Ask the Expert: Maximum Power Output and Maximum Force Output Available to Baha® Patients



Author/Expert: Fredrik Breitholtz

Job Title: Head of Clinical and Market Development, Cochlear Bone Anchored Systems

Bio: Fredrik has a background in orthopedics and has worked at CBAS for more than a decade with the clinical marketing, training and market development teams.


This work frames Frequently Asked Questions regarding the Maximum Force Output of the Baha® 5 Family of Sound Processors.

Question 1: What is MPO?

Maximum Power Output or MPO is the maximum output that an amplifier can produce and is related to the microphones, power supply, and sound producing components of that amplifier. In bone conduction devices, this term is Maximum Force Output or MFO.

Question 2: What is the difference between MPO and MFO?

For bone conduction systems, Maximum Force Output or MFO is measured in dB SPL re: one micro newton of force. It is the difference between the smallest and loudest output that can be reliability transmitted by the amplifier. Maximum Power Output or MPO in traditional hearing aids is measured in dBSPL re: 20 dA Pa (deca-Pascals).

Question 3: Why is MPO or MFO important to patient’s outcomes?

MPO/MFO is important as it sets the dynamic range that the sound processor can provide to the patient. There are two types of dynamic range: that of the amplifier in a sound processor and that of human hearing. In an amplifier, the dynamic range is defined as the difference between the smallest amplified intensity and the loudest output of the amplifier. Amplification near or above the MPO/MFO causes distortion in the signal. For human hearing, the dynamic range is defined as the difference between the softest sound heard and sounds that are uncomfortably loud.

Normal hearing individuals can have dynamic ranges of 100 dB or more, meaning the softest sound they can hear and the point at which sound becomes uncomfortably loud can range up to 100 dB. Sensorineural hearing loss and conductive hearing loss may affect this dynamic range in different ways.

With sensorineural hearing loss, the patient’s thresholds are increased (meaning sound has to be louder before they can hear it), but their loudness tolerance is either the same or can be decreased, leading to an overall reduction in dynamic range. This must be addressed when fitting amplification, usually by compressing the amplifier’s dynamic range to accommodate the patient’s impaired range of hearing.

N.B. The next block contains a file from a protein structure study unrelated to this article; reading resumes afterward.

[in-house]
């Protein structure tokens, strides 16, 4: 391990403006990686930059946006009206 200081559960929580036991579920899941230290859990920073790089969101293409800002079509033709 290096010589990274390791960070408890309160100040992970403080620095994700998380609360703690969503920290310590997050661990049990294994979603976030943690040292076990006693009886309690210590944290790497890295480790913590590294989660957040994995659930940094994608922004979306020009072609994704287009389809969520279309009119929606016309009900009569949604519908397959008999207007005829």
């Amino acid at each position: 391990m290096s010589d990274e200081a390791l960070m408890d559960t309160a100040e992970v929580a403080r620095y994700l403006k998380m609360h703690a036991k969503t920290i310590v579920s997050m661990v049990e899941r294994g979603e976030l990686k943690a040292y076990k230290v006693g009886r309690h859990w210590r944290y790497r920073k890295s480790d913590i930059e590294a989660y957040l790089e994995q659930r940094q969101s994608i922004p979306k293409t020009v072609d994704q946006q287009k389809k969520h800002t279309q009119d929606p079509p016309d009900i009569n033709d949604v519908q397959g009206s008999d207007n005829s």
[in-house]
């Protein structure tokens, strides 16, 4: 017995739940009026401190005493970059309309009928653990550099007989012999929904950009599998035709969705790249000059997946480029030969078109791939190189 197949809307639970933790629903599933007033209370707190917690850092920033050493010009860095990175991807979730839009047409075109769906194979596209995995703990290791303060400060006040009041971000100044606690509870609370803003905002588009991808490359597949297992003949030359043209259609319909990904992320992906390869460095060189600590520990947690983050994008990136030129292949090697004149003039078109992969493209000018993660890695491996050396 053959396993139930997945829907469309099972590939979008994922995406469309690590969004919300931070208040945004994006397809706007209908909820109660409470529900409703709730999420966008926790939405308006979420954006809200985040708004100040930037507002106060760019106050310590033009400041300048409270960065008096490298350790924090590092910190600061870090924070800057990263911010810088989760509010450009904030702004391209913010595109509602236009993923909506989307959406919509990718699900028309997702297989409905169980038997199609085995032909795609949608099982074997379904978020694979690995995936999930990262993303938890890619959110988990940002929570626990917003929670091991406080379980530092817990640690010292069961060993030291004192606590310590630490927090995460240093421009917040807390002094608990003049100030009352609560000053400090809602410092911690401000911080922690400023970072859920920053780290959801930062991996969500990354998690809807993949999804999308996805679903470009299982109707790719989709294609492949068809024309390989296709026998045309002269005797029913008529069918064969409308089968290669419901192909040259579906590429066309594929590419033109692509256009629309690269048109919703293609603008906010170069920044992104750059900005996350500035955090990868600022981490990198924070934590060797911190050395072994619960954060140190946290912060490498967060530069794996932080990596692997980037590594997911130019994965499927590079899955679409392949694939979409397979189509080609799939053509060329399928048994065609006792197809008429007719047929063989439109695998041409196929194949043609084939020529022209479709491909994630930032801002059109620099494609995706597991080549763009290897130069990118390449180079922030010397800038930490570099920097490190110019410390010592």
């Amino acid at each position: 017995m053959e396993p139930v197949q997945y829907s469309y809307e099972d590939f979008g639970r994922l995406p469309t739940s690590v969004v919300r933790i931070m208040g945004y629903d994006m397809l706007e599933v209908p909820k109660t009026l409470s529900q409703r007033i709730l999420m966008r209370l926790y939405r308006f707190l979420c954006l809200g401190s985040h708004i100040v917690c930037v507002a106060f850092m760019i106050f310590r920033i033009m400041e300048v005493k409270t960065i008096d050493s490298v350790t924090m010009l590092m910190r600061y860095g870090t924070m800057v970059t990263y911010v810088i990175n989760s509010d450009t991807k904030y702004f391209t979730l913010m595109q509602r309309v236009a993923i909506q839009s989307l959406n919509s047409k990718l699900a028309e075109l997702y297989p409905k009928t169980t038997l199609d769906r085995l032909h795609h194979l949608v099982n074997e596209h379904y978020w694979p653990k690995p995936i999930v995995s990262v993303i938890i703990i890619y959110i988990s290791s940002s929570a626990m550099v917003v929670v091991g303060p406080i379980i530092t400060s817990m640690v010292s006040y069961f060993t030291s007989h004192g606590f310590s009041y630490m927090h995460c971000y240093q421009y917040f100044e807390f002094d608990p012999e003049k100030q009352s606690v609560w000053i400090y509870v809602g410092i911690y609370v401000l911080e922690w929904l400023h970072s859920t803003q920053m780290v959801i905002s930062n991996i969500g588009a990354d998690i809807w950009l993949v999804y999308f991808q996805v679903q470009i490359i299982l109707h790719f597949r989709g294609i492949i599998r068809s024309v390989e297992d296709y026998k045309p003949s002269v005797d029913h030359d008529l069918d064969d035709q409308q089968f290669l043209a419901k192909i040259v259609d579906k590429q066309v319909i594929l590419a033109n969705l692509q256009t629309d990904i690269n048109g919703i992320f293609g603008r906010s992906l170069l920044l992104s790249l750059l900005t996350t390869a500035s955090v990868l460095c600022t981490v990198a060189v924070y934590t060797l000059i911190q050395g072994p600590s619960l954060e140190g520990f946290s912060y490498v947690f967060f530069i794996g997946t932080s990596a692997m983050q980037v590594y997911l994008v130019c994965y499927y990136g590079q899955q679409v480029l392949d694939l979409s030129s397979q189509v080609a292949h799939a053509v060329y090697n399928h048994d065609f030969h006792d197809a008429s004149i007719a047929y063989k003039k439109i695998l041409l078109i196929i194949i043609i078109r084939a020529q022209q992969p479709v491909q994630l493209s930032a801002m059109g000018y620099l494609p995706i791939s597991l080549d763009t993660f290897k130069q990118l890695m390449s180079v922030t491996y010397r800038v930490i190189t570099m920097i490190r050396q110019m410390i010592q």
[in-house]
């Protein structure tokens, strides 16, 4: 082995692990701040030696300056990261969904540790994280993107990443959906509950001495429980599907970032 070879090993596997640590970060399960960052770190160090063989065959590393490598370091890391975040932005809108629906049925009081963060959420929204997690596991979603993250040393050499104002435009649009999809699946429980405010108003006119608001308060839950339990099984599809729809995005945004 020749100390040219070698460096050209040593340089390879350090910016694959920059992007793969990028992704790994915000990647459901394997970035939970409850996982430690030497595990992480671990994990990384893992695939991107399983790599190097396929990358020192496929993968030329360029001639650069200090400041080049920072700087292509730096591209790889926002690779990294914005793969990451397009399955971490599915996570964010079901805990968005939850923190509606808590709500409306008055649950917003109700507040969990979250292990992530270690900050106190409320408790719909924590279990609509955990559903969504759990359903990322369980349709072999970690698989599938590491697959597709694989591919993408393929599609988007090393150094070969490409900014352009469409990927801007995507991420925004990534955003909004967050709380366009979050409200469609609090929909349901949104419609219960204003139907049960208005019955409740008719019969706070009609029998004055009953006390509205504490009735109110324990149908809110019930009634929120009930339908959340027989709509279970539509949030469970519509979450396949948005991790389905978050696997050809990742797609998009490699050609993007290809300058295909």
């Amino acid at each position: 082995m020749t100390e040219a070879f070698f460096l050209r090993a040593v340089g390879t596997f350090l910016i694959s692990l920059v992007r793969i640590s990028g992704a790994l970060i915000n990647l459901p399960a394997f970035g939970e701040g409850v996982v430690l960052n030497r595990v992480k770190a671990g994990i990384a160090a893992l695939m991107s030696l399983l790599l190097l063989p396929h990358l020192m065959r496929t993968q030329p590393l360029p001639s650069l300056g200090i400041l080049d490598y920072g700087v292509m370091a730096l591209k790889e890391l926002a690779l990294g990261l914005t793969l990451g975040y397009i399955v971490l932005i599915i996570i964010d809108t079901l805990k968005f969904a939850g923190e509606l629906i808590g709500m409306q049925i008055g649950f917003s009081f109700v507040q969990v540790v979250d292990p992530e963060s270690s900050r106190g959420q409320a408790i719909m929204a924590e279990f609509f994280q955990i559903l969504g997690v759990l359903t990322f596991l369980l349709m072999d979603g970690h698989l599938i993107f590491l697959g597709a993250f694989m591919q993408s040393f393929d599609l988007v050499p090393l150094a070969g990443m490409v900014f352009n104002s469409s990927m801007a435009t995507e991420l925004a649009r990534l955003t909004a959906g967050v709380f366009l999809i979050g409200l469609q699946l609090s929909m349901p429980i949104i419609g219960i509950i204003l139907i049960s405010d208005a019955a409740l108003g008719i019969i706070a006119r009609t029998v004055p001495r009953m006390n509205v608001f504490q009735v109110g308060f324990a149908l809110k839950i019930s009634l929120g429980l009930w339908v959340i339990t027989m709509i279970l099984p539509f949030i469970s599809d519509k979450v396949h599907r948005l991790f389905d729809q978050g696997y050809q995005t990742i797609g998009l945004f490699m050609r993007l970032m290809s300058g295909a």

With conductive hearing loss, the patient’s thresholds are increased, as it is with sensorineural hearing loss, but their loudness tolerance is also increased, mostly preserving the dynamic range.

Therefore, while someone with sensorineural hearing loss may require more gain for soft sounds and less or no gain for loud sounds, someone with conductive hearing loss will require similar gain for soft, moderate and loud sounds (i.e. linear amplification). This means someone with a conductive component to their hearing loss may require a much higher output from amplification than someone with sensorineural hearing loss and therefore a sound processor with a large dynamic range.

Question 4: What does “headroom” mean?

Headroom is related to the concept of dynamic range and is defined by the difference in decibels between the gain for a specific input signal and the Maximum Force Output of the amplifying system. Maximum gain can never exceed MFO. Amplification near or above the MFO causes distortion, so having lots of headroom in the amplifier is desirable.